Southeast Asian Countries Should Pressure Burma and Protect Those Who Flee
(New York) - Burma's neighbors should press the Burmese military government to end systematic abuses of Rohingya Muslims and protect those who flee to their shores, Human Rights Watch said in a report released today. Human Rights Watch said that the Association of Southeast Asian Nations (ASEAN) has failed to address the Rohingya's plight adequately.
The 12-page report, "Perilous Plight: Burma's Rohingya Take to the Seas," examines the causes of the exodus of Rohingya people from Burma and Bangladesh, and their treatment once in flight to Southeast Asian countries. Persecution and human rights violations against the Rohingya inside Burma, especially in Arakan state, have persisted for over 20 years, with insufficient international attention. Such abuses include extrajudicial killings, forced labor, religious persecution, and restrictions on movement, all exacerbated by a draconian citizenship law that leaves the Rohingya stateless.
"The treatment of the Rohingya in Burma is deplorable - the Burmese government doesn't just deny Rohingya their basic rights, it denies they are even Burmese citizens," said Elaine Pearson, deputy Asia director at Human Rights Watch. "Instead of sidestepping the issue, ASEAN should be pressing Burma's military rulers to end their brutal practices."
The Burmese military government's violent and discriminatory treatment, exacerbated by chronic poverty, has pushed many Rohingya to flee to neighboring Bangladesh, where living standards in refugee camps remain primitive and options for resettlement slim. From Bangladesh, every year thousands of Rohingya men and boys pay to be smuggled to Malaysia via other Southeast Asian countries. Some are fleeing for their lives; others are economic migrants seeking to feed their families. Because they lack official papers, almost everywhere they go, they live in fear of arrest and possible repatriation to Burma.
In January 2009, cameras captured boatloads of starving Rohingya arriving in Southern Thailand and Indonesia. The photos, which show Thai navy ships towing boats of Rohingya back into the open seas to deter further arrivals, gave brief international prominence to the issue. Thousands of other journeys each year go unnoticed. In late 2008 and early 2009, the number of Rohingya departing from Bangladesh and Burma was estimated at 6,000, double the number from the previous year.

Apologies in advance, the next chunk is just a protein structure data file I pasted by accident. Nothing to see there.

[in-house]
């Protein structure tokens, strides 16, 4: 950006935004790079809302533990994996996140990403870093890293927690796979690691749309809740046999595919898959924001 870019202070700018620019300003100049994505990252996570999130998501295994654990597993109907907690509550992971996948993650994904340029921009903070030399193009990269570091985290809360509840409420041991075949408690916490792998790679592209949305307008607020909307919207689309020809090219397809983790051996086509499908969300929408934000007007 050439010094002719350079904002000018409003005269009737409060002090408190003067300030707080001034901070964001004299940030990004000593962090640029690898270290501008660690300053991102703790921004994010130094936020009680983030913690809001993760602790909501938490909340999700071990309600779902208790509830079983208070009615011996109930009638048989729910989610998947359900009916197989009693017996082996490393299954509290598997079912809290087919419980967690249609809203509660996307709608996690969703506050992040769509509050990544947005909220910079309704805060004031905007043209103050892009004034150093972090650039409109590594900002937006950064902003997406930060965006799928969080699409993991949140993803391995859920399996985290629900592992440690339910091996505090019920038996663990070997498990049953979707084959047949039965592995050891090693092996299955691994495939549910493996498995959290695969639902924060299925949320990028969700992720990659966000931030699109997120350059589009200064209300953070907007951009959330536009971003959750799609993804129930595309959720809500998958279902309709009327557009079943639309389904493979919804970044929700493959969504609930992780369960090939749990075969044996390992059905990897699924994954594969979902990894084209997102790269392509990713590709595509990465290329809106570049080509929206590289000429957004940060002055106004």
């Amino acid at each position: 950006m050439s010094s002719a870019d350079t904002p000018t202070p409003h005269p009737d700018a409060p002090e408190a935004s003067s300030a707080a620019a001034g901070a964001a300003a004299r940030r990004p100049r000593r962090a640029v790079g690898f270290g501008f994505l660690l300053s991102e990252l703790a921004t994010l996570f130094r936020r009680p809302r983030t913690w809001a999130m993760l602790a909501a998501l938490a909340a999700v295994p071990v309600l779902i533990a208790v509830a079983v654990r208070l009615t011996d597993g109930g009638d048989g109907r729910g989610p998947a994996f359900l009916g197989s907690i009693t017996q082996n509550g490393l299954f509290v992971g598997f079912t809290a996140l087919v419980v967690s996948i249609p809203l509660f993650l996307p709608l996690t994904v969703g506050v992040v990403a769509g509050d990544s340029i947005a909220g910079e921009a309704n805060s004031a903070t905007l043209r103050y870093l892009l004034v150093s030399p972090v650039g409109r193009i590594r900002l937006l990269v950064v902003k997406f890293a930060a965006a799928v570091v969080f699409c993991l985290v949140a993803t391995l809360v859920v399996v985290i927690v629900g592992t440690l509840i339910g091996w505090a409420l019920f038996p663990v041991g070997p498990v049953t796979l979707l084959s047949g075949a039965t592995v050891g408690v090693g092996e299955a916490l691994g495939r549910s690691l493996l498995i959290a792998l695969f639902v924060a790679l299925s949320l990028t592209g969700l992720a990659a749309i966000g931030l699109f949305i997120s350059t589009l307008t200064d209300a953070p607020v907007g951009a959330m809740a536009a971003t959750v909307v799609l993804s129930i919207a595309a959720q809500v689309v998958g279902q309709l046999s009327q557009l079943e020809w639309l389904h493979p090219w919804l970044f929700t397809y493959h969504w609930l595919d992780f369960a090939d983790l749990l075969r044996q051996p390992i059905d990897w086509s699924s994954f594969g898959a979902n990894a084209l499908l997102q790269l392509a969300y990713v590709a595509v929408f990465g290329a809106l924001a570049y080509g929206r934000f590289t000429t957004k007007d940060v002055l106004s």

Scores are feared to have died as a result of Thailand's "push-back" policy. Some of the survivors who reached Indonesia or the Indian Andaman Islands described how Burmese naval personnel who had intercepted their boat on the open seas tortured and beat them.
ASEAN leaders have admitted that a regional solution is necessary to address the annual exodus of Rohingya. Yet ASEAN did not place the Rohingya on the formal agenda of its February summit meeting, and Burmese officials simply denied the Rohingya were from Burma, but said they would accept any "Bengali" who could prove Burmese citizenship.
A meeting in April of the Australia and Indonesia-led multilateral grouping, the Bali Process for People Smuggling, Trafficking in Persons, and Related Transnational Crime, also could not reach a consensus on a regional mechanism for dealing with the Rohingya.
"ASEAN's collective inertia on the Rohingya's plight is a stain on its reputation," said Pearson. "ASEAN's inaction also sends a clear message to Burma's generals that their horrendous persecution can continue."
In "Perilous Plight," Human Rights Watch calls on Burma's military government to recognize Rohingya as citizens, ensure their freedom of movement, and give human rights and humanitarian organizations access to Arakan state.
Bangladesh, India, Thailand, Malaysia, and Indonesia should press Burma's military government to end abuses, the report says. They should also stop forcibly returning Rohingya to Burma where they face persecution, and they should alter their laws and procedures to ensure that an appropriate determination of the refugee status can take place for non-citizens who reach their shores.
"Persecution of the Rohingya is nothing new, so it's time for Burma's neighbors to act to stop them from being further abused," said Pearson. "Rather than sending them back to Burma or into the open sea, countries receiving Rohingya should determine if they are refugees or asylum seekers and give them protection."